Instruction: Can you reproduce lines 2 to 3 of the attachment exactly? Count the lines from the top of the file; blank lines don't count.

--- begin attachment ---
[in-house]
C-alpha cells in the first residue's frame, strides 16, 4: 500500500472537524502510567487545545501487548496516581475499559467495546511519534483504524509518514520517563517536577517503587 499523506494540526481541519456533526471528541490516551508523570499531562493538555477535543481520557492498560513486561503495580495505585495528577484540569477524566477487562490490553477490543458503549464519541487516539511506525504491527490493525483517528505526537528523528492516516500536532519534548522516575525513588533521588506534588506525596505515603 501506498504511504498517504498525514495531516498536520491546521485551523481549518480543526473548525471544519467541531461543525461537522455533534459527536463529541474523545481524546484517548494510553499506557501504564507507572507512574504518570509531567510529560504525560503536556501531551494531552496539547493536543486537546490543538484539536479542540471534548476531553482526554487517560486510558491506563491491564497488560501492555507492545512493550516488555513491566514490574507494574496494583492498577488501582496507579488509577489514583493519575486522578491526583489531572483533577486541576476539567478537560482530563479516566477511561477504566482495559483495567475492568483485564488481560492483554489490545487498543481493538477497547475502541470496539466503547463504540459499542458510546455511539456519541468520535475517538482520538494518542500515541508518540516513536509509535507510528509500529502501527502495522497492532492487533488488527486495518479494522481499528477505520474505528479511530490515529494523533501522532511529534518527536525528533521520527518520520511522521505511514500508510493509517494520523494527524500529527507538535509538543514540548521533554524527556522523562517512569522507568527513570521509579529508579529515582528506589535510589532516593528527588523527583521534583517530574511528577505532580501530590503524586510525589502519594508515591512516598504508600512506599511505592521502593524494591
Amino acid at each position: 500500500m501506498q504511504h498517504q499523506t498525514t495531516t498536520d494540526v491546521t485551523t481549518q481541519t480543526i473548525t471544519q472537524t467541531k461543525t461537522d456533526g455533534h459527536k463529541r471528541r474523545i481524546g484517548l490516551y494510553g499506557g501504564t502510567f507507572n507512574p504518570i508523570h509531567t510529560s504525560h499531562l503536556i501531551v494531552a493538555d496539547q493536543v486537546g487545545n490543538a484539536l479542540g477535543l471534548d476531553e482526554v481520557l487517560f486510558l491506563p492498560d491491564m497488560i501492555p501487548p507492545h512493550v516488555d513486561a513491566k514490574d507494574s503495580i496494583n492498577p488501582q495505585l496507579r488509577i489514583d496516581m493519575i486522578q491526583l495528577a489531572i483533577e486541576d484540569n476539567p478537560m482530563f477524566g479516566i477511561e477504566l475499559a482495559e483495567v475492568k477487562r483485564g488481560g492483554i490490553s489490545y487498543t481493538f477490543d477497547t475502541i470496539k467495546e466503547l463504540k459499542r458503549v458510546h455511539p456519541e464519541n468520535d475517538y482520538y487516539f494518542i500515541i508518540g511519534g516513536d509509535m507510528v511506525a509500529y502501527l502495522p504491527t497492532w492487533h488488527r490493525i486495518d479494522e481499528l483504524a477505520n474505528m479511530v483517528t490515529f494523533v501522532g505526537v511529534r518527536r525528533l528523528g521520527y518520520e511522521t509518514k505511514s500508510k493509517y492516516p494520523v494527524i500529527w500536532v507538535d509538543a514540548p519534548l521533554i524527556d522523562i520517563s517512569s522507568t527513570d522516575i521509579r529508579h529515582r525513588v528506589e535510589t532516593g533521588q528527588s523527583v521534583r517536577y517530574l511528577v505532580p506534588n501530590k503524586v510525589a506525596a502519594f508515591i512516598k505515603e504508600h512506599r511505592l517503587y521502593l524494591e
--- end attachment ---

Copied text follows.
C-alpha cells in the first residue's frame, strides 16, 4: 500500500472537524502510567487545545501487548496516581475499559467495546511519534483504524509518514520517563517536577517503587 499523506494540526481541519456533526471528541490516551508523570499531562493538555477535543481520557492498560513486561503495580495505585495528577484540569477524566477487562490490553477490543458503549464519541487516539511506525504491527490493525483517528505526537528523528492516516500536532519534548522516575525513588533521588506534588506525596505515603 501506498504511504498517504498525514495531516498536520491546521485551523481549518480543526473548525471544519467541531461543525461537522455533534459527536463529541474523545481524546484517548494510553499506557501504564507507572507512574504518570509531567510529560504525560503536556501531551494531552496539547493536543486537546490543538484539536479542540471534548476531553482526554487517560486510558491506563491491564497488560501492555507492545512493550516488555513491566514490574507494574496494583492498577488501582496507579488509577489514583493519575486522578491526583489531572483533577486541576476539567478537560482530563479516566477511561477504566482495559483495567475492568483485564488481560492483554489490545487498543481493538477497547475502541470496539466503547463504540459499542458510546455511539456519541468520535475517538482520538494518542500515541508518540516513536509509535507510528509500529502501527502495522497492532492487533488488527486495518479494522481499528477505520474505528479511530490515529494523533501522532511529534518527536525528533521520527518520520511522521505511514500508510493509517494520523494527524500529527507538535509538543514540548521533554524527556522523562517512569522507568527513570521509579529508579529515582528506589535510589532516593528527588523527583521534583517530574511528577505532580501530590503524586510525589502519594508515591512516598504508600512506599511505592521502593524494591
Amino acid at each position: 500500500m501506498q504511504h498517504q499523506t498525514t495531516t498536520d494540526v491546521t485551523t481549518q481541519t480543526i473548525t471544519q472537524t467541531k461543525t461537522d456533526g455533534h459527536k463529541r471528541r474523545i481524546g484517548l490516551y494510553g499506557g501504564t502510567f507507572n507512574p504518570i508523570h509531567t510529560s504525560h499531562l503536556i501531551v494531552a493538555d496539547q493536543v486537546g487545545n490543538a484539536l479542540g477535543l471534548d476531553e482526554v481520557l487517560f486510558l491506563p492498560d491491564m497488560i501492555p501487548p507492545h512493550v516488555d513486561a513491566k514490574d507494574s503495580i496494583n492498577p488501582q495505585l496507579r488509577i489514583d496516581m493519575i486522578q491526583l495528577a489531572i483533577e486541576d484540569n476539567p478537560m482530563f477524566g479516566i477511561e477504566l475499559a482495559e483495567v475492568k477487562r483485564g488481560g492483554i490490553s489490545y487498543t481493538f477490543d477497547t475502541i470496539k467495546e466503547l463504540k459499542r458503549v458510546h455511539p456519541e464519541n468520535d475517538y482520538y487516539f494518542i500515541i508518540g511519534g516513536d509509535m507510528v511506525a509500529y502501527l502495522p504491527t497492532w492487533h488488527r490493525i486495518d479494522e481499528l483504524a477505520n474505528m479511530v483517528t490515529f494523533v501522532g505526537v511529534r518527536r525528533l528523528g521520527y518520520e511522521t509518514k505511514s500508510k493509517y492516516p494520523v494527524i500529527w500536532v507538535d509538543a514540548p519534548l521533554i524527556d522523562i520517563s517512569s522507568t527513570d522516575i521509579r529508579h529515582r525513588v528506589e535510589t532516593g533521588q528527588s523527583v521534583r517536577y517530574l511528577v505532580p506534588n501530590k503524586v510525589a506525596a502519594f508515591i512516598k505515603e504508600h512506599r511505592l517503587y521502593l524494591e